To evaluate the design, peptides were synthesized and purified by HPLC. Ten combinations of the peptides in phosphate buffer pH 7.0, (A, B, C, A:2B, 2A:B, A:2C, 2A:C, B:2C, 2B:C and A:B:C) were studied for triple-helix structure and thermal stability by CD. A:B:C formed a stable triple helix with a Tm of 29 °C, less than 5 °C below the computed melting temperature (Figure 3 and Table S2). A:B:C showed a mean residue ellipiticity (MRE) comparable to [(POG)10]3, with a modest two nm shift in the peak wavelength consistent with the lower imino-acid content of the design (Figure S2).

Figure 3
Experimental characterization of the A:B:C heterotrimer. (a) CD spectra at 4 °C and (b) thermal denaturation monitored at 223 nm of the ten mixtures of A, B, C.

Of the nine competing stoichiometries, only B:2C and 2B:C showed any indication of triple-helical structure and cooperative unfolding upon melting. Both states were only marginally stable and were fully unfolded above 15 °C.

To confirm that favorable charge pair interactions promoted assembly of A:B:C, structure and stability of the peptides were measured under high salt concentrations. At 100 mM NaCl, stability and structure of A:B:C was reduced (Figure S3, Table S3). At 1.0 M, no secondary structure was observed.

The thermal denaturation transition of A:B:C (Figure 3B) was broad, indicative of multiple species, potentially corresponding to permutations BCA and CAB which had near-target stability scores. In 100 mM NaCl, a level folded-state baseline was observed, suggesting that less stable species were not able to form at intermediate ionic strengths due to screening of charge-pair interactions.

Previous collagen heterotrimer designs used arginine and glutamic acid as charge-pair promoting residues. An equivalent set of peptides were synthesized using the same charge pattern, with all Lys mutated to Arg and all Asp mutated to Glu. The R/E version of A:B:C was the most stable, but ex- hibited a lower Tm than the K/D counterpart (Table S2). Sev- eral competing states also formed triple-helical structures with melting temperatures between 12–15°C. In cases where both R/E and K/D competing stoichiometries folded, the R/E species were more stable.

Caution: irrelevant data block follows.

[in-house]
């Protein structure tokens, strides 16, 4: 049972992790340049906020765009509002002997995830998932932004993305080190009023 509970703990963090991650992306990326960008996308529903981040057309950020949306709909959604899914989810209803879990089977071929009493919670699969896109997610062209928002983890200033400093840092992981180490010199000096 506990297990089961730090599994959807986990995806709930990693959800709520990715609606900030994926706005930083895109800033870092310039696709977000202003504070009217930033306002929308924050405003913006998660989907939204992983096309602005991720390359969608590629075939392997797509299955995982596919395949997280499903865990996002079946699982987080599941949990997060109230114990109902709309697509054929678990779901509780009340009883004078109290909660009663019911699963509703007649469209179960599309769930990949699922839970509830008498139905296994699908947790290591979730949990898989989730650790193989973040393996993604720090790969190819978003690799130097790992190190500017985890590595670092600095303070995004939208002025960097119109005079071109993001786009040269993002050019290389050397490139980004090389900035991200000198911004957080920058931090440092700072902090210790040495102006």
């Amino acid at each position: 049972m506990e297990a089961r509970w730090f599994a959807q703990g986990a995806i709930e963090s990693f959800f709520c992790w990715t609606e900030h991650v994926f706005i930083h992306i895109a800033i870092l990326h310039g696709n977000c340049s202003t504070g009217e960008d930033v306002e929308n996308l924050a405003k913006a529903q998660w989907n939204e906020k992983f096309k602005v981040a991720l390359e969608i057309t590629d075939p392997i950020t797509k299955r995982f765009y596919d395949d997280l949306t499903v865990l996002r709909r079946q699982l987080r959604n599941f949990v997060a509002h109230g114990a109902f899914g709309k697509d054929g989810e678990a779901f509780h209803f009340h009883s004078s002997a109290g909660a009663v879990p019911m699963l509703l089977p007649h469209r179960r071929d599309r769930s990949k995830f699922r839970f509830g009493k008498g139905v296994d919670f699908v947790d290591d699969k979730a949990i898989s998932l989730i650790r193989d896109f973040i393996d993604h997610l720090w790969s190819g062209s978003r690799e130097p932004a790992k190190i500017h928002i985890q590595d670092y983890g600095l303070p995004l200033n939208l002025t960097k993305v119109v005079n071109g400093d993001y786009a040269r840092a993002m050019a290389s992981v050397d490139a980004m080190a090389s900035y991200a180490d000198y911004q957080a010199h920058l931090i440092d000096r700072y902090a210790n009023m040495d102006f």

Comparing the experimental outcome of K/D and R/E peptides provides insight into contributions of sidechain electrostatics to stability. Gauba and Hartgerink showed that replacing Arg with Lys and Glu with Asp improved the stability of an A:B:C heterotrimer by 9 °C 5. Despite significant differences in total composition, our results mirror theirs, with the K/D peptides 7°C more stable than equivalent R/E sequences. This was previously attributed to stronger sidechain interactions between Lys and Asp1. In contrast, competing states are more stable in the R/E peptide mixtures than their K/D counterpart. This may be due to the higher backbone stability of Arg and Glu, particularly at the Y-position in the triple helix28. The net result of these effects is a larger energy gap in the K/D versus the R/E peptide system. Reconciling the relative contributions of amino acid content and intermolecular electrostatics will be useful in modulating the stability and specificity of future designs.